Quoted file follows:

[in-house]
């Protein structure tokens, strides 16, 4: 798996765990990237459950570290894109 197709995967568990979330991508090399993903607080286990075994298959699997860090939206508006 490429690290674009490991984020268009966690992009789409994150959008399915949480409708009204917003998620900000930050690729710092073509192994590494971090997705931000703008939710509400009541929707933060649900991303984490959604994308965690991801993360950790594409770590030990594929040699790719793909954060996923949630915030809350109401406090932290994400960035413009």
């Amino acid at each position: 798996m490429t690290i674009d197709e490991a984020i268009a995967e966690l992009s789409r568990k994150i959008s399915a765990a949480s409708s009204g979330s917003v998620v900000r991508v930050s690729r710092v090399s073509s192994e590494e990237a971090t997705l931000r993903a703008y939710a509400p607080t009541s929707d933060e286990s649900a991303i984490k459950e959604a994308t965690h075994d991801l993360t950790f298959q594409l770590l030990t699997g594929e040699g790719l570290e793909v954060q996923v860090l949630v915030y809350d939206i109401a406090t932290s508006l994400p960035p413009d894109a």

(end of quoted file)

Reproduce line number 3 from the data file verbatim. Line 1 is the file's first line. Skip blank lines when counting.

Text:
């Amino acid at each position: 798996m490429t690290i674009d197709e490991a984020i268009a995967e966690l992009s789409r568990k994150i959008s399915a765990a949480s409708s009204g979330s917003v998620v900000r991508v930050s690729r710092v090399s073509s192994e590494e990237a971090t997705l931000r993903a703008y939710a509400p607080t009541s929707d933060e286990s649900a991303i984490k459950e959604a994308t965690h075994d991801l993360t950790f298959q594409l770590l030990t699997g594929e040699g790719l570290e793909v954060q996923v860090l949630v915030y809350d939206i109401a406090t932290s508006l994400p960035p413009d894109a």